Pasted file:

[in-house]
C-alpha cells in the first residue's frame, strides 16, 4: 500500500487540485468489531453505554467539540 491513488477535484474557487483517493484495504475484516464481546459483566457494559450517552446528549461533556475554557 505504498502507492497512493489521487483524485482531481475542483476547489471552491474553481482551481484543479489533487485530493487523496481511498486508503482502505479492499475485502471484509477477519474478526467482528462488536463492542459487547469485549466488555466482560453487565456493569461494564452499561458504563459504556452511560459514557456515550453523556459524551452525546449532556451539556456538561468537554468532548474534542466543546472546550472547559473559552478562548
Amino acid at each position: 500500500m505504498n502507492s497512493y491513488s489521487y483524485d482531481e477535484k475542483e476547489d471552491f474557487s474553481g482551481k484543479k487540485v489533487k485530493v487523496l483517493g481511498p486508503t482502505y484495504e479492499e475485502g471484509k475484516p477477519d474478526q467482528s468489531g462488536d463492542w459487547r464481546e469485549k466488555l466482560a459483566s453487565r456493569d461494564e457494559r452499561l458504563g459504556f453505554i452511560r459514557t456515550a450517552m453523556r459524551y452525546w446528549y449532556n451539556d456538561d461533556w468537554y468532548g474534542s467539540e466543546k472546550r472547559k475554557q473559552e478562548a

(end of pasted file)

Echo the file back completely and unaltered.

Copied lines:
[in-house]
C-alpha cells in the first residue's frame, strides 16, 4: 500500500487540485468489531453505554467539540 491513488477535484474557487483517493484495504475484516464481546459483566457494559450517552446528549461533556475554557 505504498502507492497512493489521487483524485482531481475542483476547489471552491474553481482551481484543479489533487485530493487523496481511498486508503482502505479492499475485502471484509477477519474478526467482528462488536463492542459487547469485549466488555466482560453487565456493569461494564452499561458504563459504556452511560459514557456515550453523556459524551452525546449532556451539556456538561468537554468532548474534542466543546472546550472547559473559552478562548
Amino acid at each position: 500500500m505504498n502507492s497512493y491513488s489521487y483524485d482531481e477535484k475542483e476547489d471552491f474557487s474553481g482551481k484543479k487540485v489533487k485530493v487523496l483517493g481511498p486508503t482502505y484495504e479492499e475485502g471484509k475484516p477477519d474478526q467482528s468489531g462488536d463492542w459487547r464481546e469485549k466488555l466482560a459483566s453487565r456493569d461494564e457494559r452499561l458504563g459504556f453505554i452511560r459514557t456515550a450517552m453523556r459524551y452525546w446528549y449532556n451539556d456538561d461533556w468537554y468532548g474534542s467539540e466543546k472546550r472547559k475554557q473559552e478562548a